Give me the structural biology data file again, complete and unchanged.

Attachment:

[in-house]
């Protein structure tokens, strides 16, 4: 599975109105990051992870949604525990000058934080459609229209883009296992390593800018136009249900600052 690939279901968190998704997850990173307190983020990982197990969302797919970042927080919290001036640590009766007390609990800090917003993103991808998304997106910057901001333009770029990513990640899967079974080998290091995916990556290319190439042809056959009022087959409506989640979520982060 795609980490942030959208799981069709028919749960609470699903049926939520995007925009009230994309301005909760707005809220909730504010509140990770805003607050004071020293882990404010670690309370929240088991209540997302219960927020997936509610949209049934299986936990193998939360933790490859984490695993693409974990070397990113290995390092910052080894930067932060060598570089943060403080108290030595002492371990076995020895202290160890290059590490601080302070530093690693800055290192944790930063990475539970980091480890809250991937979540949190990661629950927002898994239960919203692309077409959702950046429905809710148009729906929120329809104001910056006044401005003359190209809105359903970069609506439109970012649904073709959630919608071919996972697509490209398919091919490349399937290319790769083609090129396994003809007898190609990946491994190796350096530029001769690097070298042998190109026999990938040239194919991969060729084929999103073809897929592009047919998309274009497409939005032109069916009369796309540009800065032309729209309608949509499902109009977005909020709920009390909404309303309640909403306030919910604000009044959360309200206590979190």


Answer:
[in-house]
């Protein structure tokens, strides 16, 4: 599975109105990051992870949604525990000058934080459609229209883009296992390593800018136009249900600052 690939279901968190998704997850990173307190983020990982197990969302797919970042927080919290001036640590009766007390609990800090917003993103991808998304997106910057901001333009770029990513990640899967079974080998290091995916990556290319190439042809056959009022087959409506989640979520982060 795609980490942030959208799981069709028919749960609470699903049926939520995007925009009230994309301005909760707005809220909730504010509140990770805003607050004071020293882990404010670690309370929240088991209540997302219960927020997936509610949209049934299986936990193998939360933790490859984490695993693409974990070397990113290995390092910052080894930067932060060598570089943060403080108290030595002492371990076995020895202290160890290059590490601080302070530093690693800055290192944790930063990475539970980091480890809250991937979540949190990661629950927002898994239960919203692309077409959702950046429905809710148009729906929120329809104001910056006044401005003359190209809105359903970069609506439109970012649904073709959630919608071919996972697509490209398919091919490349399937290319790769083609090129396994003809007898190609990946491994190796350096530029001769690097070298042998190109026999990938040239194919991969060729084929999103073809897929592009047919998309274009497409939005032109069916009369796309540009800065032309729209309608949509499902109009977005909020709920009390909404309303309640909403306030919910604000009044959360309200206590979190």